In the previous article, we covered if and switch statements that are used to selectively execute certain portion of our code based on certain conditions. In this article, we are going to cover another type of control construct called loops.

As the name implies, loops allow us to repeat certain portion of our code. Sometimes in programming, we need to do something over and over, depending on a condition. For example, we may ask the user of our program to enter a menu selection using the keyboard. If the user inputs an invalid selection, we’ll need to ask the user again and again until a valid input is entered. Loop is another very fundamental construct in all programming languages.

In this article we are going to cover different types of loops. In fact all different loop constructs do the same; one kind of loop can be replaced with another kind of loop. There are situations where it is easier to use one kind of loop over the other; therefore Java has different loops as convenience. In this article we will cover, while, do-while, for, and for-each loops.

The While Loop

The while loop continues while a condition is true. Consider the following snippet example, which outputs 1 to 10.

int i = 1;
while (i <= 10) {
    System.out.println(i); //Print i
    i++;                   //Increment i by 1
} //End
Output:
1
2
3
4
5
6
7
8
9
10

The syntax is the same as an if statement: condition resides in parentheses and the body to execute are in braces, which are optional. If braces are omitted, only one line is allowed in the body.

The Do-While Loop

The do-while has the similar structure as the while loop, but the looping condition is at the end of the loop, instead of at the beginning. This loop is useful when you want to execute the loop at least once. The conditional test is then executed after the first iteration.

int i = 15;
do {
    System.out.println(i); //Print i
    i++;                   //Increment i by 1
} while (i <= 10); //End
Output:
15

Notice that although 15 is greater than 10, it is printed out because the condition is checked at the end of the loop. Also there must be a semicolon ; at the end of the condition.

The For Loop

The for loop is a concise way to write a loop because it places the loop initialization, the condition, and the step statement together. Consider the following example, which is functionally equivalent to the first example.

for (int i = 1; i <= 10; i++) {
    System.out.println(i);
}
Output:
1
2
3
4
5
6
7
8
9
10

This code has the same out and flowchart as the first example. There are three parts in parentheses:

  1. Initialization: this is the first part before the first semicolon (int i = 1).
  2. The condition: this is the middle part (i <=10).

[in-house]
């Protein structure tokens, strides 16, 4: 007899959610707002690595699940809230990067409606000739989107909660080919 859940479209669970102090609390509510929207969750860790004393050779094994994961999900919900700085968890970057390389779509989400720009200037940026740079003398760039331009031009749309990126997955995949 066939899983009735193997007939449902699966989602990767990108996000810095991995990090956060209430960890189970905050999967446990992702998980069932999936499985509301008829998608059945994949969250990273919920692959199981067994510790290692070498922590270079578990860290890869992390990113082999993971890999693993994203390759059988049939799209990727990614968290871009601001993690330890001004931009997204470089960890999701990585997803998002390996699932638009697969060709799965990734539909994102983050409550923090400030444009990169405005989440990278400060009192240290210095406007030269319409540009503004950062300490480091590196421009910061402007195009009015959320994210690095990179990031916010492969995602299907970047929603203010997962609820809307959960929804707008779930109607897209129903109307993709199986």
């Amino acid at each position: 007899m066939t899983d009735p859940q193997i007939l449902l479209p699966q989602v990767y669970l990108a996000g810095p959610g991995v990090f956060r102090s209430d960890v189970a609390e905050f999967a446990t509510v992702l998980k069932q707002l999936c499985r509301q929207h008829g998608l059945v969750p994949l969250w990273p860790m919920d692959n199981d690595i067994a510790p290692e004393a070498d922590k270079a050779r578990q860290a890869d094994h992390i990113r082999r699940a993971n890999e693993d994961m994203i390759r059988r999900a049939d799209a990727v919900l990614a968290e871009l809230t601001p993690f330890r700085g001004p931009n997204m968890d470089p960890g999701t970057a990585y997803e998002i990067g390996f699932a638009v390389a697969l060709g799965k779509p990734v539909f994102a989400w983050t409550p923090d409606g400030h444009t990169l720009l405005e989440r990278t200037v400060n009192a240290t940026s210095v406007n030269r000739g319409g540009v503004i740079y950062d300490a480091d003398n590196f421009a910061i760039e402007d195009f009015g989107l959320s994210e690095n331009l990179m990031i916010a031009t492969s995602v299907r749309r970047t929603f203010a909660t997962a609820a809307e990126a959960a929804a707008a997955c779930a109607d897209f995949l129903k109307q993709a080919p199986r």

3. Step statement: this is the last part (i++).

Notice that these are the same parts that are present in previous loop forms, but it’s less error prone because all parts are kept on the same line.

The For-Each Loop

The for-each loop is another form of the for loop that was introduce in Java 1.5. It is use to iterate through collections that implement the Iterator interface. Collections and iterators will be covered in later articles.

Consider the following example where we have an ArrayList collection that contains 5 elements. We can use the for-each loop to go through and print the entire collection.

ArrayList<Integer> c = new ArrayList<Integer>();  //New ArrayList collection, c
c.add(1); c.add(2); c.add(3); c.add(4); c.add(5); //Add to collection, c

for (int i : c) {            //For each integer in c
    System.out.println(i);   //Print that element
}//End
Output:
1
2
3
4
5

Nested Loops

We can put one loop inside another. This is called nested loops. Nested loops is useful technique and you will undoubtedly use in your program.

The following example shows a nested for loops.

for (int i = 1; i <= 5; i++) {
    for (int j = 1; j <= i; j++)
        System.out.print('*');
    System.out.println();
}
Output:
*
**
***
****
*****

In the code above, there are two control variables, i and j. The outer loop is controlled by i, whereas the inner loop is controlled by both i and j.

The outer loop repeat 5 times. In each iteration of the outer loop, the inner loop runs and prints out one row of '*'. After the inner loop ends a line break is printed and the control goes back to the outer loop.

Notice that the body of the inner loop only has one statement; therefore braces are not needed.

In theory, loops can be nested in infinitely many levels. For example, you can have a loop inside a loop that is inside another loop. However, one must be careful because every time you have a nested loop, the amount of work is multiplied, not added! Thoughtless nested loops of many levels could cause performance problems.

Infinite Loop

All of the examples above have a clearly defined conditions for ranges we should loop. We could also define a loop that never ends. Consider the following example.

int i = 1;
while (true) {
    System.out.println(i); //Print i
    i++;                   //Increment i by 1
} //End

This loop is very similar to the first example, except that the loop will never end and keeps print out integers, until the user manually ends the program or shuts down the computer.

Endless loops are useful in situations such as services or a loop that keeps polling user inputs. However in many situations, we should be careful with loop conditions. Sometimes we run into the situation that the program is no longer responding, it’s very likely that our program has an unanticipated infinite loop.